April 12, 2017

Maintaining our Sense of Purpose when we Feel like we have None at All.

Author’s note: When I wrote these pieces, I did not do the self-education that I needed to about some very problematic social justice issues in a pervasive culture of self-care. In the pieces I’ve written, I was not aware of how problematic and dangerous that white, privileged ideologies can be; and ally-ship includes taking responsibility for my role in the perpetuation of oppression, disentangling the toxicity of oppressive notions (especially in regards to healing), and bringing awareness to other white people to call out emotionally- and spiritually-bypassing culture

I wrote these articles with highly individualistic language, and cannot remove them according to Elephant Journal policy—but I hope that whoever decides to read them that has suffered from any marginalization or systemic oppression knows that I am committed to shifting rhetoric within my communities and am now involved in social organizing groups working towards a more rehabilitative and transformative culture.


There are periods of time when I fall off the self-care bandwagon—I’m talking weeks.

I think this is relatively common. Whether it’s due to circumstance, laziness, discouragement, the kids, or trauma, we often drift away from ourselves.

In the process, many of us self-medicate by obsessing about something, whether it be food, a person, our next drink, exercise (yes, I believe you can self-medicate by obsessively working out), smoking pot, or binge watching a TV show.

It’s extremely difficult to check in with ourselves at these times because these obsessions occupy so many of our thoughts and actions. Even if we have learned mindfulness tactics and awareness-raising tools to prevent falling into the hole of what I’ll refer to as “lack” (lack of self-care), we often find that these are extremely difficult to employ when we aren’t really feeling like ourselves.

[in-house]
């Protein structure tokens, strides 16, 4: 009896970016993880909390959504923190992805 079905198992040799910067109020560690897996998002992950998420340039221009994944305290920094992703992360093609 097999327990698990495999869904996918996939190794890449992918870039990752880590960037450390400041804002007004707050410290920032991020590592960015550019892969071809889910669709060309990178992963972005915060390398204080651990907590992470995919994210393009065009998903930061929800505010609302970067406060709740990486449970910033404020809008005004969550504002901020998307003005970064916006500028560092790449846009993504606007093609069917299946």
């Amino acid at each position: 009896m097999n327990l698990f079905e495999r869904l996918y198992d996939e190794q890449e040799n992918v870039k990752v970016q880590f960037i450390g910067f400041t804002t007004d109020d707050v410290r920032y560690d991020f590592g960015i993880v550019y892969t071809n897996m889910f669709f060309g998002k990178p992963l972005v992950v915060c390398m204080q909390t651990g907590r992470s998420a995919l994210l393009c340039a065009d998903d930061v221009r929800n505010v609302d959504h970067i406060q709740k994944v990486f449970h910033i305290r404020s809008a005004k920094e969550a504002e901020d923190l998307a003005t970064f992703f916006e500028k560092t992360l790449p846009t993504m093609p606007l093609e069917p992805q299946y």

I know what it’s like to tape a self-care protocol on my dresser only to duck every time I walk by it after four days have passed.

On a day that I’ve followed the plan, I’ll have made sure to moisturize my skin, move my body for 30 minutes, cook at least one of my meals, read something for pleasure, and stay off social media in the morning and at night. I’ll have made sure to go outside, listen to at least one song without distractions, and write a little bit.

However, all of this combined realistically takes me about two hours. Many of us would rather flop on the couch than spend two hours on deliberate self-care each day.

When we start realizing we don’t have the energy to do all of this every single day, many of us stop entirely because we feel it’s all too daunting. Black-and-white thinking can set us up for failure—thoughts like, “Well, I didn’t make it to the gym today, so I may as well finish the entire chocolate bar.”